Kochis sworn in as Charlottesville police chief

Michael Kochis has been on the job as Charlottesville’s Police Chief since Monday but his swearing in came yesterday at the tail end of a City Council work session. 

“Mayor and City Council, we’ve arrived at the time where we can welcome a new member to our family here in the city of Charlottesville, a new leader for the Charlottesville Police Department,” said interim City Manager Michael C. Rogers. 

Kochis was sworn in by Circuit Court Clerk Llezelle Dugger. You can hear that audio in the podcast version of this newsletter. 

Kochis is sworn in by Circuit Court Clerk Llezelle Dugger (Credit: City of Charlottesville)

After the brief ceremony, Councilors have brief remarks. Charlottesville Mayor Lloyd Snook said he was intrigued by Kochis referring to the 21st Century Policing efforts during the administration of former President Barack Obama during his interview.

“The first pillar of 21st Century policing is to build trust and legitimacy and that’s what Charlottesville badly needs right now and everybody we’ve talked to says you’re the man to do that,” Snook said. 

Councilor Brian Pinkston said he felt that Kochis wanted to be part of the next chapter of Charlottesville’s story. Vice Mayor Juandiego Wade said he saw Kochis and his wife at Martin’s Hardware the other day.

“That’s Charlottesville right there so welcome aboard and I look forward to working with you,” Pinkston said. 

Rogers said that he was impressed that Kochis found a place to live here within a week of being hired. In his remarks, Kochis listed his day one strategy.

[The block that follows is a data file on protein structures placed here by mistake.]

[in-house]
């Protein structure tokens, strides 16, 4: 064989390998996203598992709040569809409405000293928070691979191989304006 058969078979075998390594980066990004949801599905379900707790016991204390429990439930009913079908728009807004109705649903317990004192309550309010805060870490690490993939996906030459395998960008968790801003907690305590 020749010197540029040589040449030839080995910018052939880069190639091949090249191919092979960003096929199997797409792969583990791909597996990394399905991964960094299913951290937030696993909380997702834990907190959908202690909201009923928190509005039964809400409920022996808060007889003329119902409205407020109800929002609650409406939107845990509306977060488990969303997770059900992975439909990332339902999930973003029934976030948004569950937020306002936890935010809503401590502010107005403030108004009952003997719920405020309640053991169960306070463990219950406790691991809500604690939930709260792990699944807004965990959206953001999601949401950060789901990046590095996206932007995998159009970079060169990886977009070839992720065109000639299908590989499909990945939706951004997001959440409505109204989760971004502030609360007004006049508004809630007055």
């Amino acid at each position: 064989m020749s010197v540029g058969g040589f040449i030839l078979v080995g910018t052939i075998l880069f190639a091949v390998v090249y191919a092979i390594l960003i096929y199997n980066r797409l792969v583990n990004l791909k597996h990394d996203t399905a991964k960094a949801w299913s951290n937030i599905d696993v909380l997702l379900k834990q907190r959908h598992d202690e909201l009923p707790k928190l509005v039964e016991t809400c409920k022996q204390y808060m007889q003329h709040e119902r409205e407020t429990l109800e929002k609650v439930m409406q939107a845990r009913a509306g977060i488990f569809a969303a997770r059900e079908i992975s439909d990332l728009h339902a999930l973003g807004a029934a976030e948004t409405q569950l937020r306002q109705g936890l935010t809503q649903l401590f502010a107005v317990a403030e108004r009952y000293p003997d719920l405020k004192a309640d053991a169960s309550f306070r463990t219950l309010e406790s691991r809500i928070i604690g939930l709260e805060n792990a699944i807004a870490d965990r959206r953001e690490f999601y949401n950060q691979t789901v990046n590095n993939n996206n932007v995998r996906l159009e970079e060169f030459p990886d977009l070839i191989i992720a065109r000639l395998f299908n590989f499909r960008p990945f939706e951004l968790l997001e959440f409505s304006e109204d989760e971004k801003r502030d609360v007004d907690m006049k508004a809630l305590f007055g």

“I need to learn, I need to listen, and to get an idea of what this community and what our officers expect in a chief of police,” Kochis said. 

Kochis said the first priority will be to build on community partnerships and address gun violence in the city. On his first day of work On Monday, there was a shots fired incident on Cherry Avenue and Hanover Street that was reported by the University of Virginia Police Department rather than the city. 

“We also need to understand that taking guns off of the street is incredibly dangerous and complex work and will require a collaborative approach between our community and officers and to do this we’re going to need to trust each other and that involves the community trust as well,” Kochis said. 

Kochis said the second priority is to recruit additional officers and the third is to treat officers better. 


Before you go: The time to write and research of this article is covered by paid subscribers to Charlottesville Community Engagement. In fact, this particular installment comes from the January 18, 2023 edition of the program. To ensure this research can be sustained, please consider becoming a paid subscriber or contributing monthly through Patreon.

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